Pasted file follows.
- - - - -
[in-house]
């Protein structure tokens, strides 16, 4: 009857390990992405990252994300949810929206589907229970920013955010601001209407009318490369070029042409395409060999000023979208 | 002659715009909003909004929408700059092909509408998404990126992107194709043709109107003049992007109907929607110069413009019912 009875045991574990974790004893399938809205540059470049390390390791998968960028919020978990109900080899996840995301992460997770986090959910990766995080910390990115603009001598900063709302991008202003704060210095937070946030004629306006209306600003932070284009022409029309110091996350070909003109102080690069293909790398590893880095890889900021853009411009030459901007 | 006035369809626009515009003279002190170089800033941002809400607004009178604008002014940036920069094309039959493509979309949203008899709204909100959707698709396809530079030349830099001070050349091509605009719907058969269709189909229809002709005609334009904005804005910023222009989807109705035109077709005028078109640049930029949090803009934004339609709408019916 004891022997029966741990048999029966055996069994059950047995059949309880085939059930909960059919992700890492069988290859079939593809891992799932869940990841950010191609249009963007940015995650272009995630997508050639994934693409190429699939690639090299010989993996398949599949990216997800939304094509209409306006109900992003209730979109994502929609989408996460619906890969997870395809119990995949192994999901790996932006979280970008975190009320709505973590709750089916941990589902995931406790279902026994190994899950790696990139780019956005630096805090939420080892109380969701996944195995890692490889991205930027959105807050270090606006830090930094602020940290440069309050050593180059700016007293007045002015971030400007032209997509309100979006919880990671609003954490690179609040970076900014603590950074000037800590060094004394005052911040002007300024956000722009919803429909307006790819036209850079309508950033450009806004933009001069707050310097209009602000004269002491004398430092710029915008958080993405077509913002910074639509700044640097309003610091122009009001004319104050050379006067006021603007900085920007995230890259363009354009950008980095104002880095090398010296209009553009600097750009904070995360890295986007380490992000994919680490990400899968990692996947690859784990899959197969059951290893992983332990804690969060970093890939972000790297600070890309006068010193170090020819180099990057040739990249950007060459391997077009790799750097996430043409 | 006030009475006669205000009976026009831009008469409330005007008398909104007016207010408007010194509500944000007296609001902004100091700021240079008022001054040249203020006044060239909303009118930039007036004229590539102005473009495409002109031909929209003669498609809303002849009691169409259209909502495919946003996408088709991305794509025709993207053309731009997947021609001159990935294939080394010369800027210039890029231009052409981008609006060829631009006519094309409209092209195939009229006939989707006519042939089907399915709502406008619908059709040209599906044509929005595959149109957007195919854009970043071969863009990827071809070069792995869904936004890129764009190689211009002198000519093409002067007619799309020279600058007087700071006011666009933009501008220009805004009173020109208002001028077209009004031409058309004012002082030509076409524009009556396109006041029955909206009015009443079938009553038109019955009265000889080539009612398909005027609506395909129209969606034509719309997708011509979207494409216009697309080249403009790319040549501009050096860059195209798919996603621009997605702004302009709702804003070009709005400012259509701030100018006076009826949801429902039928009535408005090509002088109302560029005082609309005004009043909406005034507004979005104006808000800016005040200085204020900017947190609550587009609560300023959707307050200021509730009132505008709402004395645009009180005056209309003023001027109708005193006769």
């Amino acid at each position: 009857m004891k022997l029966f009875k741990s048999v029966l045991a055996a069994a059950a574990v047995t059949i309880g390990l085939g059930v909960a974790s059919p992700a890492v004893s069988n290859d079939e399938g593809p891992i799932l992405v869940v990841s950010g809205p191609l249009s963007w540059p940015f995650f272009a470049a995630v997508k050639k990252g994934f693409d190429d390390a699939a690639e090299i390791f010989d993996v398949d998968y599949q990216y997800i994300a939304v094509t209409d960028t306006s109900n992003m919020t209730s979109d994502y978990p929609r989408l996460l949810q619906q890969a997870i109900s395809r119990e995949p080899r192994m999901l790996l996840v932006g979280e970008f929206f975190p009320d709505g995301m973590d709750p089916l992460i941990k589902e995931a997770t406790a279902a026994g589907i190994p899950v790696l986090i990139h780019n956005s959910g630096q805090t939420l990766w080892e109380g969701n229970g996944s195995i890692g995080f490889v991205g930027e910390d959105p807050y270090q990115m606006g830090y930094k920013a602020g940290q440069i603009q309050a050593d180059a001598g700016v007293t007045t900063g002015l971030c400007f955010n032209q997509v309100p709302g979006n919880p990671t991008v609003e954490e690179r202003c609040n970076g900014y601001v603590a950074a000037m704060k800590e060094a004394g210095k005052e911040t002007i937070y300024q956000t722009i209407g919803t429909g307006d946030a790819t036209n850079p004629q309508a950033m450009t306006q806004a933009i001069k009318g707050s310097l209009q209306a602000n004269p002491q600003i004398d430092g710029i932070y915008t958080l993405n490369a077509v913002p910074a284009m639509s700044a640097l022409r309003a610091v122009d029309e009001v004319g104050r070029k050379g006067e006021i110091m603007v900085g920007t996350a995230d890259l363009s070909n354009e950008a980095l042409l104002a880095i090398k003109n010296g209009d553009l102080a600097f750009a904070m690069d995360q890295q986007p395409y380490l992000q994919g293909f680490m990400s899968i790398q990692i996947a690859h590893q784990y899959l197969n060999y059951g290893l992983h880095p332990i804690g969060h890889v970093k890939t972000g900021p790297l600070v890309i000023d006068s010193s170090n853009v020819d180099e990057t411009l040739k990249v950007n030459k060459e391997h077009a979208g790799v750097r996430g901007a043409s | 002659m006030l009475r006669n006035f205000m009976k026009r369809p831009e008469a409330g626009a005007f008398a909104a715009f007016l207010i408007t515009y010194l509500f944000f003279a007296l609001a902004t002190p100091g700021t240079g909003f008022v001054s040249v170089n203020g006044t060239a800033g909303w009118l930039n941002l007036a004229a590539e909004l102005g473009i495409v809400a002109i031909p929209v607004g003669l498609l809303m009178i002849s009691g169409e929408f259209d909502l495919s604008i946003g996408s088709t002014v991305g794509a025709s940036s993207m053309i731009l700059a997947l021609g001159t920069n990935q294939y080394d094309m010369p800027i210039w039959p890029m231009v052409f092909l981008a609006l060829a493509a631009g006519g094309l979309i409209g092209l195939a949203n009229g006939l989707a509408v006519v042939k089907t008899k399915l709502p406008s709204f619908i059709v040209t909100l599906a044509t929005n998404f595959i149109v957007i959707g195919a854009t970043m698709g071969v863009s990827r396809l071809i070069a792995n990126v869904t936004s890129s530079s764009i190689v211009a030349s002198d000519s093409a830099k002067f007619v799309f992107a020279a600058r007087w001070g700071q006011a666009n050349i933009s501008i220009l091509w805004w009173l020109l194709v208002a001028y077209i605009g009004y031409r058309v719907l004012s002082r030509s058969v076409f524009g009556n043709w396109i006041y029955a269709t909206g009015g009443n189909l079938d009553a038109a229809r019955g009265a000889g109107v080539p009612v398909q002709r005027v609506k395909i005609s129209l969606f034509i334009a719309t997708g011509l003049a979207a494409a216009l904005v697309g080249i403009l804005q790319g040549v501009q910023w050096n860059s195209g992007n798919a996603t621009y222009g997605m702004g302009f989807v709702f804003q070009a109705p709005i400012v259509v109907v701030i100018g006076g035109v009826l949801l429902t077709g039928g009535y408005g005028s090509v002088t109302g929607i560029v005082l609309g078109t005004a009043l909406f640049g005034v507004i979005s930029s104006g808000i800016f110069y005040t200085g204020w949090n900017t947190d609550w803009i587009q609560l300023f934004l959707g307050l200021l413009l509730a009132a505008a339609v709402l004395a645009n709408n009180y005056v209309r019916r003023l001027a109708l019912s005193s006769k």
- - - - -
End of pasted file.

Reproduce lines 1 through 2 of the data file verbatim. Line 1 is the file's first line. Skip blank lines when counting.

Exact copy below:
[in-house]
């Protein structure tokens, strides 16, 4: 009857390990992405990252994300949810929206589907229970920013955010601001209407009318490369070029042409395409060999000023979208 | 002659715009909003909004929408700059092909509408998404990126992107194709043709109107003049992007109907929607110069413009019912 009875045991574990974790004893399938809205540059470049390390390791998968960028919020978990109900080899996840995301992460997770986090959910990766995080910390990115603009001598900063709302991008202003704060210095937070946030004629306006209306600003932070284009022409029309110091996350070909003109102080690069293909790398590893880095890889900021853009411009030459901007 | 006035369809626009515009003279002190170089800033941002809400607004009178604008002014940036920069094309039959493509979309949203008899709204909100959707698709396809530079030349830099001070050349091509605009719907058969269709189909229809002709005609334009904005804005910023222009989807109705035109077709005028078109640049930029949090803009934004339609709408019916 004891022997029966741990048999029966055996069994059950047995059949309880085939059930909960059919992700890492069988290859079939593809891992799932869940990841950010191609249009963007940015995650272009995630997508050639994934693409190429699939690639090299010989993996398949599949990216997800939304094509209409306006109900992003209730979109994502929609989408996460619906890969997870395809119990995949192994999901790996932006979280970008975190009320709505973590709750089916941990589902995931406790279902026994190994899950790696990139780019956005630096805090939420080892109380969701996944195995890692490889991205930027959105807050270090606006830090930094602020940290440069309050050593180059700016007293007045002015971030400007032209997509309100979006919880990671609003954490690179609040970076900014603590950074000037800590060094004394005052911040002007300024956000722009919803429909307006790819036209850079309508950033450009806004933009001069707050310097209009602000004269002491004398430092710029915008958080993405077509913002910074639509700044640097309003610091122009009001004319104050050379006067006021603007900085920007995230890259363009354009950008980095104002880095090398010296209009553009600097750009904070995360890295986007380490992000994919680490990400899968990692996947690859784990899959197969059951290893992983332990804690969060970093890939972000790297600070890309006068010193170090020819180099990057040739990249950007060459391997077009790799750097996430043409 | 006030009475006669205000009976026009831009008469409330005007008398909104007016207010408007010194509500944000007296609001902004100091700021240079008022001054040249203020006044060239909303009118930039007036004229590539102005473009495409002109031909929209003669498609809303002849009691169409259209909502495919946003996408088709991305794509025709993207053309731009997947021609001159990935294939080394010369800027210039890029231009052409981008609006060829631009006519094309409209092209195939009229006939989707006519042939089907399915709502406008619908059709040209599906044509929005595959149109957007195919854009970043071969863009990827071809070069792995869904936004890129764009190689211009002198000519093409002067007619799309020279600058007087700071006011666009933009501008220009805004009173020109208002001028077209009004031409058309004012002082030509076409524009009556396109006041029955909206009015009443079938009553038109019955009265000889080539009612398909005027609506395909129209969606034509719309997708011509979207494409216009697309080249403009790319040549501009050096860059195209798919996603621009997605702004302009709702804003070009709005400012259509701030100018006076009826949801429902039928009535408005090509002088109302560029005082609309005004009043909406005034507004979005104006808000800016005040200085204020900017947190609550587009609560300023959707307050200021509730009132505008709402004395645009009180005056209309003023001027109708005193006769």